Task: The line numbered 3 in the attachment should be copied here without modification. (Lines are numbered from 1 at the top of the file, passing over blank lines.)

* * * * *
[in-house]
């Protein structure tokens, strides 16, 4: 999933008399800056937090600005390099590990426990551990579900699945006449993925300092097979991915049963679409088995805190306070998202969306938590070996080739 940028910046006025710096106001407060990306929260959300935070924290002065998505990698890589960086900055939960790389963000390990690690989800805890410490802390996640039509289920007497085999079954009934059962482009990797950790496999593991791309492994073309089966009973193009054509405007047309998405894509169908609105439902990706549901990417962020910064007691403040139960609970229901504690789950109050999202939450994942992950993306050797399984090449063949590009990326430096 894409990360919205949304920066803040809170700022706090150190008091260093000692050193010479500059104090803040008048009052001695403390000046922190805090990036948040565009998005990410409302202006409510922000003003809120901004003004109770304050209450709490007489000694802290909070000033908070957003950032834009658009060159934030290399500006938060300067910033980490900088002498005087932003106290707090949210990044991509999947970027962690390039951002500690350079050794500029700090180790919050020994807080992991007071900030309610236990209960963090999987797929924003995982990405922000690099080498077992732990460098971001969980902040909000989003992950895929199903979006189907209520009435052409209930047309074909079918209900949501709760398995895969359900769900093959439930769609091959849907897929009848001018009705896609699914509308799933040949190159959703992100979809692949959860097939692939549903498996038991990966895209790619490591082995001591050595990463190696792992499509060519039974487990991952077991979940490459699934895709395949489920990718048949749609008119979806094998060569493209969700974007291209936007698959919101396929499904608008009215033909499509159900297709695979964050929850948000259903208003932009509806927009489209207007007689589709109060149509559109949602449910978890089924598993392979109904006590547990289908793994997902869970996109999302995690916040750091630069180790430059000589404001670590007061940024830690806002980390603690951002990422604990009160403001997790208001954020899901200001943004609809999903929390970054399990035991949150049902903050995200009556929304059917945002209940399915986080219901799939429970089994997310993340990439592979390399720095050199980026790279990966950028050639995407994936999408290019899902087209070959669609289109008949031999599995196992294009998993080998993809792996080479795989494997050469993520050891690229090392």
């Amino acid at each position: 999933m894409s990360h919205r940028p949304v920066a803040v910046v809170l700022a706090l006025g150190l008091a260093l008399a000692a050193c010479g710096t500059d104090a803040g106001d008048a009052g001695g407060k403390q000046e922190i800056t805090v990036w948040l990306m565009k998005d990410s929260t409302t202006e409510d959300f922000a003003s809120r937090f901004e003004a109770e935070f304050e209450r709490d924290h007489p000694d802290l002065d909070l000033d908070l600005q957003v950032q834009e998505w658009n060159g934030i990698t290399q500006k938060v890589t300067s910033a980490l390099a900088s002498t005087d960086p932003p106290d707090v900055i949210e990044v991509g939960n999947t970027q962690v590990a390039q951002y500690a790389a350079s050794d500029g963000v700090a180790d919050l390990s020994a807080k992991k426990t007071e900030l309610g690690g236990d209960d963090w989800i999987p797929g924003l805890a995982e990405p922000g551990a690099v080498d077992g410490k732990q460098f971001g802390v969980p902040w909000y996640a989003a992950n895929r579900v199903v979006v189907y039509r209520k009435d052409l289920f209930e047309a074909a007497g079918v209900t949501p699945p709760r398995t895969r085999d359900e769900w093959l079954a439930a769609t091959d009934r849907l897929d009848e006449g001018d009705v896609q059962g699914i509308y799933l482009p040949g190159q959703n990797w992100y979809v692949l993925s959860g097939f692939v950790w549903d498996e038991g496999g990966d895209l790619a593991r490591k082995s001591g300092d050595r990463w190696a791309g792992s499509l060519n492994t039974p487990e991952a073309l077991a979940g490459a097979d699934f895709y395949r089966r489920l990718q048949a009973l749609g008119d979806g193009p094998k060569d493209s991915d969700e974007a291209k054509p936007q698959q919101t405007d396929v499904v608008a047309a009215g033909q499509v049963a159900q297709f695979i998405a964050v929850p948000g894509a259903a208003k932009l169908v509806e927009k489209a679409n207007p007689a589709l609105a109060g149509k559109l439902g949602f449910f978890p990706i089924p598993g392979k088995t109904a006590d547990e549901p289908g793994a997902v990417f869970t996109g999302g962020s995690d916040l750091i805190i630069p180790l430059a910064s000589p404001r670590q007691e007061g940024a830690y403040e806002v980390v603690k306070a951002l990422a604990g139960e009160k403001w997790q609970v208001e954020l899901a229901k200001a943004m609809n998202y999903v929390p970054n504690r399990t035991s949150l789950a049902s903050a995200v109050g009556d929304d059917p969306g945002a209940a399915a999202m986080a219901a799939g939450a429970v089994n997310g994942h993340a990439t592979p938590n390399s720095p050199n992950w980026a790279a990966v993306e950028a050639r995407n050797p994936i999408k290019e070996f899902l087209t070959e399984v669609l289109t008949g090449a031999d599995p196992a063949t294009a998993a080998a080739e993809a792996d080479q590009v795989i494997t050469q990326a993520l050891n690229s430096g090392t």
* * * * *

């Amino acid at each position: 999933m894409s990360h919205r940028p949304v920066a803040v910046v809170l700022a706090l006025g150190l008091a260093l008399a000692a050193c010479g710096t500059d104090a803040g106001d008048a009052g001695g407060k403390q000046e922190i800056t805090v990036w948040l990306m565009k998005d990410s929260t409302t202006e409510d959300f922000a003003s809120r937090f901004e003004a109770e935070f304050e209450r709490d924290h007489p000694d802290l002065d909070l000033d908070l600005q957003v950032q834009e998505w658009n060159g934030i990698t290399q500006k938060v890589t300067s910033a980490l390099a900088s002498t005087d960086p932003p106290d707090v900055i949210e990044v991509g939960n999947t970027q962690v590990a390039q951002y500690a790389a350079s050794d500029g963000v700090a180790d919050l390990s020994a807080k992991k426990t007071e900030l309610g690690g236990d209960d963090w989800i999987p797929g924003l805890a995982e990405p922000g551990a690099v080498d077992g410490k732990q460098f971001g802390v969980p902040w909000y996640a989003a992950n895929r579900v199903v979006v189907y039509r209520k009435d052409l289920f209930e047309a074909a007497g079918v209900t949501p699945p709760r398995t895969r085999d359900e769900w093959l079954a439930a769609t091959d009934r849907l897929d009848e006449g001018d009705v896609q059962g699914i509308y799933l482009p040949g190159q959703n990797w992100y979809v692949l993925s959860g097939f692939v950790w549903d498996e038991g496999g990966d895209l790619a593991r490591k082995s001591g300092d050595r990463w190696a791309g792992s499509l060519n492994t039974p487990e991952a073309l077991a979940g490459a097979d699934f895709y395949r089966r489920l990718q048949a009973l749609g008119d979806g193009p094998k060569d493209s991915d969700e974007a291209k054509p936007q698959q919101t405007d396929v499904v608008a047309a009215g033909q499509v049963a159900q297709f695979i998405a964050v929850p948000g894509a259903a208003k932009l169908v509806e927009k489209a679409n207007p007689a589709l609105a109060g149509k559109l439902g949602f449910f978890p990706i089924p598993g392979k088995t109904a006590d547990e549901p289908g793994a997902v990417f869970t996109g999302g962020s995690d916040l750091i805190i630069p180790l430059a910064s000589p404001r670590q007691e007061g940024a830690y403040e806002v980390v603690k306070a951002l990422a604990g139960e009160k403001w997790q609970v208001e954020l899901a229901k200001a943004m609809n998202y999903v929390p970054n504690r399990t035991s949150l789950a049902s903050a995200v109050g009556d929304d059917p969306g945002a209940a399915a999202m986080a219901a799939g939450a429970v089994n997310g994942h993340a990439t592979p938590n390399s720095p050199n992950w980026a790279a990966v993306e950028a050639r995407n050797p994936i999408k290019e070996f899902l087209t070959e399984v669609l289109t008949g090449a031999d599995p196992a063949t294009a998993a080998a080739e993809a792996d080479q590009v795989i494997t050469q990326a993520l050891n690229s430096g090392t």